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Barriers to learning, whether physical or economic need to be torn down - John O'Dowd

8 February, 2014 - by John O'Dowd

Nelson Mandela famously said, “Education is the greatest weapon which you can choose to change the world”

It is an honour to be Minister of Education in the Executive and to play a part in changing the world of children, families and communities.

I wish to pay tribute to all those who play their part in education on a daily basis across the island of Ireland but particularly in the North.

All those who work in education and contribute positively to the educational wellbeing of our young people are changing the world day-by-day, child by child.

Good education is central to the success of any economy and society. Citizens afforded the right to access high quality education, will repay society over and over again.

But the most important reason for good education is self-fulfilment, the fulfilment of every human being’s hunger for knowledge.

Every citizen has that right and every citizen must have access to good education to achieve everything they can be and more.

In the North for too long education was only for the few, once broken down on crude religious lines and then as sinisterly, on socio-economic lines.

The practice of Academic Selection is not an educational question. It is an equality question. You are either for equality or you are not?

Another equality issue is the stark fact that a child from a socially disadvantaged background is half as likely to succeed in education as one who is not.

When high concentrations of children from socially deprived backgrounds are concentrated in one school the effects are exasperated.

That cruel equation is recognised as a reality in both national and international studies.

I as Education Minister can ignore it and hope it will go away on its own or I can do something tangible about it.

The harsh reality of inequality is this - it doesn’t go away on its own, you have to eradicate inequality.

Through the Common Funding Formula I have committed to significantly increase funding to schools with high levels of social deprivation to assist in the eradication of inequality.

I will issue my final decision in a number of weeks, and the objective of tackling this need will remain.

I can also confirm that no school will lose funding in the first year of the changes and any loses thereafter will be minimal.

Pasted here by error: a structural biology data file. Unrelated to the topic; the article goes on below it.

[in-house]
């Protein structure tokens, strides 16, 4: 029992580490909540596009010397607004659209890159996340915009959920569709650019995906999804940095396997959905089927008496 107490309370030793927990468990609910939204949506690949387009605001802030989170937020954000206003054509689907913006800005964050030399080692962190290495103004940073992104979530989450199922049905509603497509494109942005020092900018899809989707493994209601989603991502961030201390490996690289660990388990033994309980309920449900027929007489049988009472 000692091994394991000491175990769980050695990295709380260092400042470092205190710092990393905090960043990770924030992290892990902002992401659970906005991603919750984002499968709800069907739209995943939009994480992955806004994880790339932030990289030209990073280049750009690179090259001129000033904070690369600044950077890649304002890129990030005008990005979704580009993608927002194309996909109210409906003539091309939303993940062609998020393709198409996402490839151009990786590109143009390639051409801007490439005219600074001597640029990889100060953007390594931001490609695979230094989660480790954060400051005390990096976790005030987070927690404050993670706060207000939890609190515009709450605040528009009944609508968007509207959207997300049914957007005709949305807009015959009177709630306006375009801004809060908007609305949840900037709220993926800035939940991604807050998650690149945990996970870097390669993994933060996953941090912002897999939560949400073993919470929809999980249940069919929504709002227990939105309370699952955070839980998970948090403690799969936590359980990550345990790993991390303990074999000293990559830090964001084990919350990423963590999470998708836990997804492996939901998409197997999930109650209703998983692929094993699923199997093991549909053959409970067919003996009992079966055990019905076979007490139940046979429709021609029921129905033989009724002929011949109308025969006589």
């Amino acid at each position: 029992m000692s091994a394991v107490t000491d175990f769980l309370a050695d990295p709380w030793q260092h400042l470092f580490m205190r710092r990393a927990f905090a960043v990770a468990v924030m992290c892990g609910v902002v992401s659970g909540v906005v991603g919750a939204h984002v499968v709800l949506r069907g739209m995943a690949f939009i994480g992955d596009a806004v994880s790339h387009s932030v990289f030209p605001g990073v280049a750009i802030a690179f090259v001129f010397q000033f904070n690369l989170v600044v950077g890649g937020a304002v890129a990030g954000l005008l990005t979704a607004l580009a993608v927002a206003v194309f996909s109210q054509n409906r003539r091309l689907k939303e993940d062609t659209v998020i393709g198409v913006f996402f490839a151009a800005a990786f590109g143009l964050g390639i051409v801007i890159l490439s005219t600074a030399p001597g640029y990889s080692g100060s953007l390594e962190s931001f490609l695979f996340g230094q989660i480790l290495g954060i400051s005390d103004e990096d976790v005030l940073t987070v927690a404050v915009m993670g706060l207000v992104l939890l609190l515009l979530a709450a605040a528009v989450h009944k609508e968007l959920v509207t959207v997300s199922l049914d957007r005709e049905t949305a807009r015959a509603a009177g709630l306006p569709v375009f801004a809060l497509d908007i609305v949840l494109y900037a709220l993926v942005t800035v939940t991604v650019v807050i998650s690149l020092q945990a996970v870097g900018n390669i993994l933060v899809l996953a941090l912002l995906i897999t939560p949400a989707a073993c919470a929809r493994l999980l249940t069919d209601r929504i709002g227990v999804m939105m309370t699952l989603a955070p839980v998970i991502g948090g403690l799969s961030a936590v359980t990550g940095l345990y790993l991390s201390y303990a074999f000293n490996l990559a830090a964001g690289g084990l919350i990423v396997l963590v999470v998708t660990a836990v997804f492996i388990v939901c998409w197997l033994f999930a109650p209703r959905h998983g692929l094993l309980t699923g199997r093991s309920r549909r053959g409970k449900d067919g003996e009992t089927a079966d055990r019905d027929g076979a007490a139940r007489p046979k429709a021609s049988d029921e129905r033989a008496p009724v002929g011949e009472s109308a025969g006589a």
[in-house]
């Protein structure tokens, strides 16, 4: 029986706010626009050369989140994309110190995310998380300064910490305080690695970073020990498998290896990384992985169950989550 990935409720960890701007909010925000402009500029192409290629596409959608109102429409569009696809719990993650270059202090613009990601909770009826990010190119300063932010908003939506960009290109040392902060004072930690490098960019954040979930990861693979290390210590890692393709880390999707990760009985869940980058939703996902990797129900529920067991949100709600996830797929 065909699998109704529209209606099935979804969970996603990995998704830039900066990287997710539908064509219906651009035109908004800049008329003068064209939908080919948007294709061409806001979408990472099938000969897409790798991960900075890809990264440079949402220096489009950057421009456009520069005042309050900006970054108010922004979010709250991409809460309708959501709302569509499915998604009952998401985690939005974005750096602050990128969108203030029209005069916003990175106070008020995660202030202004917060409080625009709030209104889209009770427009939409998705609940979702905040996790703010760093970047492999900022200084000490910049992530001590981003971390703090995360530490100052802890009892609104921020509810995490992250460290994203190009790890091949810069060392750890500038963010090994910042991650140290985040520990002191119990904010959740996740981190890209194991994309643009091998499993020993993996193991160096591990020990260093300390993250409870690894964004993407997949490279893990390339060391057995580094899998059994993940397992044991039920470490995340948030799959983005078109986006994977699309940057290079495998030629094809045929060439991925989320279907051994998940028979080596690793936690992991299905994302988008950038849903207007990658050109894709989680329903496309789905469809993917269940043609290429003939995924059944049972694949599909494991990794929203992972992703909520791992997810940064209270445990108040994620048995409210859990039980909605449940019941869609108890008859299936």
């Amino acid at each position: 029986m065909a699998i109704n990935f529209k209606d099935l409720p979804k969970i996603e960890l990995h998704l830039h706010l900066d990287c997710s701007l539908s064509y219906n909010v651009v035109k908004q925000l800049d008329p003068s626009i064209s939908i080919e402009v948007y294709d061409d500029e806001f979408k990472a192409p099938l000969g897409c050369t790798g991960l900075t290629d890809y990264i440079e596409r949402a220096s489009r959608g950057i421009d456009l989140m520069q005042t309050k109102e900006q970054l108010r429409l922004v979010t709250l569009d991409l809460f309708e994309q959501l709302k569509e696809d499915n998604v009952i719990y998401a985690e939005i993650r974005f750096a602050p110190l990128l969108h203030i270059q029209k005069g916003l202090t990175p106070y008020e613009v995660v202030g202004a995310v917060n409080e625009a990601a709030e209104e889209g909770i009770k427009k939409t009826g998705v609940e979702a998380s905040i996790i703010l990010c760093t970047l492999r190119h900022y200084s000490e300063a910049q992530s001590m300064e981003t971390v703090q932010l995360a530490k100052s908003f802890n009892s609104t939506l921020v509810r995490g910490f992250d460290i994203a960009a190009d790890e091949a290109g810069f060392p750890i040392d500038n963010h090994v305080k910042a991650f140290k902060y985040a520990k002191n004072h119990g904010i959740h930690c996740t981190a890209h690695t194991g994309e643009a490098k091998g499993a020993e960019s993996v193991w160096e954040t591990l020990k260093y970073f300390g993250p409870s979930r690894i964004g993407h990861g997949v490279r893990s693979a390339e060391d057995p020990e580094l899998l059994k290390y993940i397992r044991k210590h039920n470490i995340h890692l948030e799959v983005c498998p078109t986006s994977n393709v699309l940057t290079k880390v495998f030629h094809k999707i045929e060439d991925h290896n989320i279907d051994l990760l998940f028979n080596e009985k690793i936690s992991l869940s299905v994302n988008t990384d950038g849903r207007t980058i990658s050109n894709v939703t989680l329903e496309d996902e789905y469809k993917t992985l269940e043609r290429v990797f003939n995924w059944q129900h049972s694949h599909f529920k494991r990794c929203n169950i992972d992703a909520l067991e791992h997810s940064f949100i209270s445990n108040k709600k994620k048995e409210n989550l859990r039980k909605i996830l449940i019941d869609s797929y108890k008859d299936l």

With a limited budget I firmly believe that targeting resources toward areas of most need is justifiable, educationally defensible and within my duties under the Executive’s Programme for Government.

The Irish Language sector continues to thrive in the North.

I and previous Sinn Féin education ministers have and will continue to work with those committed to delivering high quality Irish medium education.

The number of pupils attending Irish medium schools has doubled in a decade to 4267, there are 29 stand-alone schools and ten units, with capital investment of 14m in this last 2 years.

Following decades of discrimination by Unionist and British governments, Sinn Féin have brought the sector into the heart of the Education system reversing and eradicating decades of discrimination.

In conclusion I want to welcome the news reports that Dublin City University and Trinity College are actively reviewing how they award points to Northern students who apply to their institutions. This will be good news for many young people north of the border.

I have raised this issue at North South Ministerial Council meetings and my officials have been actively engaged in seeking a solution with their Dublin counterparts.

I can see no reason why pupils from the north should face barriers to pursuing their studies in this way.

I hope that this will encourage other universities in the south to follow suit and implement a solution that will not only help young people from the north, but that will also benefit the institutions themselves.

Barriers to learning, whether physical or economic need to be torn down if we are to truly change the world through education. 

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